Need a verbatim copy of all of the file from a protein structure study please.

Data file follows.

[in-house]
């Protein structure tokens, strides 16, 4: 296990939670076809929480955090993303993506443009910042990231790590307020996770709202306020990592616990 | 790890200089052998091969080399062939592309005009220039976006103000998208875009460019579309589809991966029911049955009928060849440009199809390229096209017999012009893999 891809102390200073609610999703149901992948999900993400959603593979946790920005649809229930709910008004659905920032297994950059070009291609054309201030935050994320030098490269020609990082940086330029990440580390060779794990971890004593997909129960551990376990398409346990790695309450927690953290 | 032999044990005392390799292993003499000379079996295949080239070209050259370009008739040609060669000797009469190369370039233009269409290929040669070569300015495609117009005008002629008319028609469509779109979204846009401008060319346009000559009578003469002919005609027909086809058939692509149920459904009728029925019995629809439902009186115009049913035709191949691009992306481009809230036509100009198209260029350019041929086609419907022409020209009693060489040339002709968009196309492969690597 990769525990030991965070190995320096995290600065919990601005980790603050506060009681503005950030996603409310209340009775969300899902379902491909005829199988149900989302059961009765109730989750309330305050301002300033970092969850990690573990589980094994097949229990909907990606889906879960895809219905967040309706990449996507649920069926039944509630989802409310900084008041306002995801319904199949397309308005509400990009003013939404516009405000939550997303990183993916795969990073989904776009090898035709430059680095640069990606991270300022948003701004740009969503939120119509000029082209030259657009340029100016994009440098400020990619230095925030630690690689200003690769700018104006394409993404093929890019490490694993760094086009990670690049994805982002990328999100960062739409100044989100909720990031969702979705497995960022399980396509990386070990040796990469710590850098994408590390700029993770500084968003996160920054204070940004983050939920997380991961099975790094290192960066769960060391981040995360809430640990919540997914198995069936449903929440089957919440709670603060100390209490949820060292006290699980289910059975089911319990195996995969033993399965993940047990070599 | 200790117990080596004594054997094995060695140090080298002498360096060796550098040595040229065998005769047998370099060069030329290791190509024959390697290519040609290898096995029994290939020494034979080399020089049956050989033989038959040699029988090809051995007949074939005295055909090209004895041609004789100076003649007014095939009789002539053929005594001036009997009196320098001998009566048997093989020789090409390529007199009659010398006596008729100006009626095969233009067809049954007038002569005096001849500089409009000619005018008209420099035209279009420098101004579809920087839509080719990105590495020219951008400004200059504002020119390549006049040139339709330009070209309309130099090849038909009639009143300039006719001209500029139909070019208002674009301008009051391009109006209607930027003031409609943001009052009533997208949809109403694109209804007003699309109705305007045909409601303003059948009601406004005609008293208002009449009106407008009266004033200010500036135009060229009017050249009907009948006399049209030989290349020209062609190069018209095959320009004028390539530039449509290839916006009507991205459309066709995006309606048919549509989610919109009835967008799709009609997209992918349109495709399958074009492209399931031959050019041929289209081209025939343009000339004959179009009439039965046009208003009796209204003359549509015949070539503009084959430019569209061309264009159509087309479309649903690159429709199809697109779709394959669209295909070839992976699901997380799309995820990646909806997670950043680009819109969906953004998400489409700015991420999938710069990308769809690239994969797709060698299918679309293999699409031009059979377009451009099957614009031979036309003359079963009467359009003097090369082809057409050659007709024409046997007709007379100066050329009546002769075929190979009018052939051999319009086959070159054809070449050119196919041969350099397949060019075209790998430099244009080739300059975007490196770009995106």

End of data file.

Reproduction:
[in-house]
């Protein structure tokens, strides 16, 4: 296990939670076809929480955090993303993506443009910042990231790590307020996770709202306020990592616990 | 790890200089052998091969080399062939592309005009220039976006103000998208875009460019579309589809991966029911049955009928060849440009199809390229096209017999012009893999 891809102390200073609610999703149901992948999900993400959603593979946790920005649809229930709910008004659905920032297994950059070009291609054309201030935050994320030098490269020609990082940086330029990440580390060779794990971890004593997909129960551990376990398409346990790695309450927690953290 | 032999044990005392390799292993003499000379079996295949080239070209050259370009008739040609060669000797009469190369370039233009269409290929040669070569300015495609117009005008002629008319028609469509779109979204846009401008060319346009000559009578003469002919005609027909086809058939692509149920459904009728029925019995629809439902009186115009049913035709191949691009992306481009809230036509100009198209260029350019041929086609419907022409020209009693060489040339002709968009196309492969690597 990769525990030991965070190995320096995290600065919990601005980790603050506060009681503005950030996603409310209340009775969300899902379902491909005829199988149900989302059961009765109730989750309330305050301002300033970092969850990690573990589980094994097949229990909907990606889906879960895809219905967040309706990449996507649920069926039944509630989802409310900084008041306002995801319904199949397309308005509400990009003013939404516009405000939550997303990183993916795969990073989904776009090898035709430059680095640069990606991270300022948003701004740009969503939120119509000029082209030259657009340029100016994009440098400020990619230095925030630690690689200003690769700018104006394409993404093929890019490490694993760094086009990670690049994805982002990328999100960062739409100044989100909720990031969702979705497995960022399980396509990386070990040796990469710590850098994408590390700029993770500084968003996160920054204070940004983050939920997380991961099975790094290192960066769960060391981040995360809430640990919540997914198995069936449903929440089957919440709670603060100390209490949820060292006290699980289910059975089911319990195996995969033993399965993940047990070599 | 200790117990080596004594054997094995060695140090080298002498360096060796550098040595040229065998005769047998370099060069030329290791190509024959390697290519040609290898096995029994290939020494034979080399020089049956050989033989038959040699029988090809051995007949074939005295055909090209004895041609004789100076003649007014095939009789002539053929005594001036009997009196320098001998009566048997093989020789090409390529007199009659010398006596008729100006009626095969233009067809049954007038002569005096001849500089409009000619005018008209420099035209279009420098101004579809920087839509080719990105590495020219951008400004200059504002020119390549006049040139339709330009070209309309130099090849038909009639009143300039006719001209500029139909070019208002674009301008009051391009109006209607930027003031409609943001009052009533997208949809109403694109209804007003699309109705305007045909409601303003059948009601406004005609008293208002009449009106407008009266004033200010500036135009060229009017050249009907009948006399049209030989290349020209062609190069018209095959320009004028390539530039449509290839916006009507991205459309066709995006309606048919549509989610919109009835967008799709009609997209992918349109495709399958074009492209399931031959050019041929289209081209025939343009000339004959179009009439039965046009208003009796209204003359549509015949070539503009084959430019569209061309264009159509087309479309649903690159429709199809697109779709394959669209295909070839992976699901997380799309995820990646909806997670950043680009819109969906953004998400489409700015991420999938710069990308769809690239994969797709060698299918679309293999699409031009059979377009451009099957614009031979036309003359079963009467359009003097090369082809057409050659007709024409046997007709007379100066050329009546002769075929190979009018052939051999319009086959070159054809070449050119196919041969350099397949060019075209790998430099244009080739300059975007490196770009995106």